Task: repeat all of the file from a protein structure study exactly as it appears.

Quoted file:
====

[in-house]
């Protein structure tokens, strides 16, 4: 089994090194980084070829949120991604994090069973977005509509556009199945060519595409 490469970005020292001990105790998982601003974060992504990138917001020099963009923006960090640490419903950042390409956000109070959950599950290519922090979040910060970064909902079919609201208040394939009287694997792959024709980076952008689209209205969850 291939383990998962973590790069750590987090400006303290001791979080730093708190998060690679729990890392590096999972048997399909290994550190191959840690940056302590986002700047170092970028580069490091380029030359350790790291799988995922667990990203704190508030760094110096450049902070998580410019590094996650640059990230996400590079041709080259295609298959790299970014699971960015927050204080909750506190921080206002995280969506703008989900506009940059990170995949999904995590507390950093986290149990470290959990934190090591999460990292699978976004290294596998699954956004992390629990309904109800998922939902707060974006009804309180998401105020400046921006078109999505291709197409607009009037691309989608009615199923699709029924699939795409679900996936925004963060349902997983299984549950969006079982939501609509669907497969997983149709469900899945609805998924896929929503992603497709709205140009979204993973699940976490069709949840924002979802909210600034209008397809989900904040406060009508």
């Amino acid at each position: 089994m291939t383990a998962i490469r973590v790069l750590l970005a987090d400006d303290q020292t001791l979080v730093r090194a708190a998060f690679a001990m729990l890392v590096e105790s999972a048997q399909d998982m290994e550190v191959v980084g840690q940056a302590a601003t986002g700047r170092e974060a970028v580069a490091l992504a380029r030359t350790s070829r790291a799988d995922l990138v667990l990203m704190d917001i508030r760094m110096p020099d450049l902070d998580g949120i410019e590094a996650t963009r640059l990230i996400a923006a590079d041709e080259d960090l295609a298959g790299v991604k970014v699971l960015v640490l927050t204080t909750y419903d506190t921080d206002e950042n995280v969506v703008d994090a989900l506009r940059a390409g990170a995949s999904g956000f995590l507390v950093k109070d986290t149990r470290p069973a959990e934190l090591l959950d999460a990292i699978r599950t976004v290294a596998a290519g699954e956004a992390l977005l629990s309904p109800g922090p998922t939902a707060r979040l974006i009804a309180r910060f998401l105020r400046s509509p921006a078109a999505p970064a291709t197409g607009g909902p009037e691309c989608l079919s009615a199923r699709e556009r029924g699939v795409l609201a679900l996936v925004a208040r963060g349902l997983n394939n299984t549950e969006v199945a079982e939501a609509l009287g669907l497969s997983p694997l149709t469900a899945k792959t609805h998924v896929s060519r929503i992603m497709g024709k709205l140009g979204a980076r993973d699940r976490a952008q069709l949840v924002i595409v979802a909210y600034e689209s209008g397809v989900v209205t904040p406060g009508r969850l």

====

[in-house]
């Protein structure tokens, strides 16, 4: 089994090194980084070829949120991604994090069973977005509509556009199945060519595409 490469970005020292001990105790998982601003974060992504990138917001020099963009923006960090640490419903950042390409956000109070959950599950290519922090979040910060970064909902079919609201208040394939009287694997792959024709980076952008689209209205969850 291939383990998962973590790069750590987090400006303290001791979080730093708190998060690679729990890392590096999972048997399909290994550190191959840690940056302590986002700047170092970028580069490091380029030359350790790291799988995922667990990203704190508030760094110096450049902070998580410019590094996650640059990230996400590079041709080259295609298959790299970014699971960015927050204080909750506190921080206002995280969506703008989900506009940059990170995949999904995590507390950093986290149990470290959990934190090591999460990292699978976004290294596998699954956004992390629990309904109800998922939902707060974006009804309180998401105020400046921006078109999505291709197409607009009037691309989608009615199923699709029924699939795409679900996936925004963060349902997983299984549950969006079982939501609509669907497969997983149709469900899945609805998924896929929503992603497709709205140009979204993973699940976490069709949840924002979802909210600034209008397809989900904040406060009508």
């Amino acid at each position: 089994m291939t383990a998962i490469r973590v790069l750590l970005a987090d400006d303290q020292t001791l979080v730093r090194a708190a998060f690679a001990m729990l890392v590096e105790s999972a048997q399909d998982m290994e550190v191959v980084g840690q940056a302590a601003t986002g700047r170092e974060a970028v580069a490091l992504a380029r030359t350790s070829r790291a799988d995922l990138v667990l990203m704190d917001i508030r760094m110096p020099d450049l902070d998580g949120i410019e590094a996650t963009r640059l990230i996400a923006a590079d041709e080259d960090l295609a298959g790299v991604k970014v699971l960015v640490l927050t204080t909750y419903d506190t921080d206002e950042n995280v969506v703008d994090a989900l506009r940059a390409g990170a995949s999904g956000f995590l507390v950093k109070d986290t149990r470290p069973a959990e934190l090591l959950d999460a990292i699978r599950t976004v290294a596998a290519g699954e956004a992390l977005l629990s309904p109800g922090p998922t939902a707060r979040l974006i009804a309180r910060f998401l105020r400046s509509p921006a078109a999505p970064a291709t197409g607009g909902p009037e691309c989608l079919s009615a199923r699709e556009r029924g699939v795409l609201a679900l996936v925004a208040r963060g349902l997983n394939n299984t549950e969006v199945a079982e939501a609509l009287g669907l497969s997983p694997l149709t469900a899945k792959t609805h998924v896929s060519r929503i992603m497709g024709k709205l140009g979204a980076r993973d699940r976490a952008q069709l949840v924002i595409v979802a909210y600034e689209s209008g397809v989900v209205t904040p406060g009508r969850l």